Despite Shell's squirming protestations, they could now be about to face a heavy dose of medicine that may "change the behavior of the industry pretty quickly". The company are being challenged in an American court by Saro-Wiwa's family who are demanding justice be meted out to Shell for "human rights violations in Nigeria, including summary execution, crimes against humanity, torture, inhuman treatment and arbitrary arrest and detention."

The lawsuit has been filed using the 1789 Alien Tort Statute which "grants non-US citizens the right to file lawsuits for international human rights violations" as well as the Torture Victim Protection Right which "allows individuals to seek damages in the U.S. for torture or extrajudicial killing, regardless of where the violations take place".

According to the New York Times, some accusations include: "that Shell employees were present when two witnesses were offered bribes to testify against Mr. Saro-Wiwa... Mr. Saro-Wiwa’s brother Owens has also stated that Shell’s managing director, Brian Anderson (now retired), told him, “If you call off the campaign, maybe we can do something for your brother.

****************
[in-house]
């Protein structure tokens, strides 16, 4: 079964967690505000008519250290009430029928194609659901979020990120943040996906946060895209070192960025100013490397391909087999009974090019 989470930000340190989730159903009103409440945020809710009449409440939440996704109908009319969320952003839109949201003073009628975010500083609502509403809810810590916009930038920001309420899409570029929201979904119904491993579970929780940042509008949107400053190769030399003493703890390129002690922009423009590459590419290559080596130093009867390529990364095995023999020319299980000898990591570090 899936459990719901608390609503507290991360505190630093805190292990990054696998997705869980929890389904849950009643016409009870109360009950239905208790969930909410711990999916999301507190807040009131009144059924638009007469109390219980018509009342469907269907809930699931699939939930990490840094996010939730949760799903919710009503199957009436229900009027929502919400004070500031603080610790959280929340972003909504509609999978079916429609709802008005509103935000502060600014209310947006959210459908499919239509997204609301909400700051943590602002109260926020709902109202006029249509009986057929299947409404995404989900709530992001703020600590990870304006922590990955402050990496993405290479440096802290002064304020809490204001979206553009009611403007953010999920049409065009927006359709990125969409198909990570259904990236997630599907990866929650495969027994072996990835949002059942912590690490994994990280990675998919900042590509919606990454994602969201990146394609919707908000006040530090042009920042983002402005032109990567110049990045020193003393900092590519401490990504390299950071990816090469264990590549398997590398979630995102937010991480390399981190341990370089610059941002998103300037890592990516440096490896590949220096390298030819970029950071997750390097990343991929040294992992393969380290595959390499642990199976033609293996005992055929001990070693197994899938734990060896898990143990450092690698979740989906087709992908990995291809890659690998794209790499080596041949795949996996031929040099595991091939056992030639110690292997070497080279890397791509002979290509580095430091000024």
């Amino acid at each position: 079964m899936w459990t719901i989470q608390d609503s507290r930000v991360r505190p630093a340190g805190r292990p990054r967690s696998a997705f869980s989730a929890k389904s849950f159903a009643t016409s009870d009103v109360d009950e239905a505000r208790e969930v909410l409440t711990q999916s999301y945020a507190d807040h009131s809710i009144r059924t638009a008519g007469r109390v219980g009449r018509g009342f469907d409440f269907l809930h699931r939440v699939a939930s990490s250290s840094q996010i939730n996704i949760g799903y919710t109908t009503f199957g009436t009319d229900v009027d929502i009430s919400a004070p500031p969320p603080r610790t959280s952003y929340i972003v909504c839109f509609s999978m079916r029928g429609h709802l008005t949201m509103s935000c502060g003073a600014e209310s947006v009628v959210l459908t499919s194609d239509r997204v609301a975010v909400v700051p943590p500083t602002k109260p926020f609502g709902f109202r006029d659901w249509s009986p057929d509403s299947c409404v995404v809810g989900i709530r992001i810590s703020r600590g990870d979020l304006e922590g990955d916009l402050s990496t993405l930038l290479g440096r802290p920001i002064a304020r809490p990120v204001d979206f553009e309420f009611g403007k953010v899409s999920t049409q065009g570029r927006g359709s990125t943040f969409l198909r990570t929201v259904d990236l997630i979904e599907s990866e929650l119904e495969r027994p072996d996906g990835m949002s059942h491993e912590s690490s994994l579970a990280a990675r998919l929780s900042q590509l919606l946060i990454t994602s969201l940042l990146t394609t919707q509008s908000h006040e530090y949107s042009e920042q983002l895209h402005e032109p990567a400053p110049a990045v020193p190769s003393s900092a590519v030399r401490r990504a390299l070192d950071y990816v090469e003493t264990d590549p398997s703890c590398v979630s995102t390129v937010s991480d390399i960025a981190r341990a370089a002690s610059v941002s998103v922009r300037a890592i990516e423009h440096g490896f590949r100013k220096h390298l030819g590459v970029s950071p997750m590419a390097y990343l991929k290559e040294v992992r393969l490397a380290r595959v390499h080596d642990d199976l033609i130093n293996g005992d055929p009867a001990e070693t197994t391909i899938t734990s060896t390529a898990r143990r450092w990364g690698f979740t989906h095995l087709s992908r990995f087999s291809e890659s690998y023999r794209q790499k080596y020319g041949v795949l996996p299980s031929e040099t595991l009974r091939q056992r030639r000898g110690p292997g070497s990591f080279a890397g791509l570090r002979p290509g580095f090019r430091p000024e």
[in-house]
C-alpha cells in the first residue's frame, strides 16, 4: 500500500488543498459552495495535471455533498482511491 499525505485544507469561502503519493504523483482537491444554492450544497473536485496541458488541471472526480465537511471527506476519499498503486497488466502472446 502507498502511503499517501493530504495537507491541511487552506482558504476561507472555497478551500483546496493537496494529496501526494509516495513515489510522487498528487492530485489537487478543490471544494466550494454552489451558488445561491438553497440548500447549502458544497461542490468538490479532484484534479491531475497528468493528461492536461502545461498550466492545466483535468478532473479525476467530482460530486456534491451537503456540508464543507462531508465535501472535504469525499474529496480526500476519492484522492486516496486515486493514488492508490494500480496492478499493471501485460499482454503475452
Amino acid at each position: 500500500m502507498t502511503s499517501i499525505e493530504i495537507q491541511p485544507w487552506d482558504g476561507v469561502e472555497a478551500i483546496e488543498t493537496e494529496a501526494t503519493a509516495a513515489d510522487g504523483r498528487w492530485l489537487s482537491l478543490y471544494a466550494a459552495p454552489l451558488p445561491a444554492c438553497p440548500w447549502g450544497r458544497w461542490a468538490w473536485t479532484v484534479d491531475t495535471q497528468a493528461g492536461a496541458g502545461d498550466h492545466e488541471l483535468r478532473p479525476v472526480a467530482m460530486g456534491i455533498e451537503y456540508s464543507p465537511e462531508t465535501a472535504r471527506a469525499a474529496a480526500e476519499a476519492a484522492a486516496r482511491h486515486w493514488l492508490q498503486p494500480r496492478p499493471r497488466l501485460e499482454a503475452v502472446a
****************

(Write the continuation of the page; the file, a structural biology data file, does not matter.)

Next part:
Of course, Shell deny all accusations, pointing out how they eventually faxed the Nigerian government (at the 11th hour) asking that Saro-Wiwa's life be spared. Mr Saro-Wiwa's son, Ken Saro-Wiwa Jr, however says: "They weren't the hangmen. But their fingerprints are all over it."

A victim of Shell - Image by usnico

The execution of Saro-Wiwa is just the tip of the iceberg. The lawsuit will also bring to light the brutal repression of the Ogoni people by the Nigerian government during the 1990s. These people, of the Ogoni region in the Niger Delta in southern Nigeria, have faced nothing but environmental devastation and human rights abuses since the foreign oil companies moved in to profit from the area's vast oil resources. In a country where 70 percent of Nigerians live on less than $1 a day, 85 percent of oil revenues go to only one percent of the population.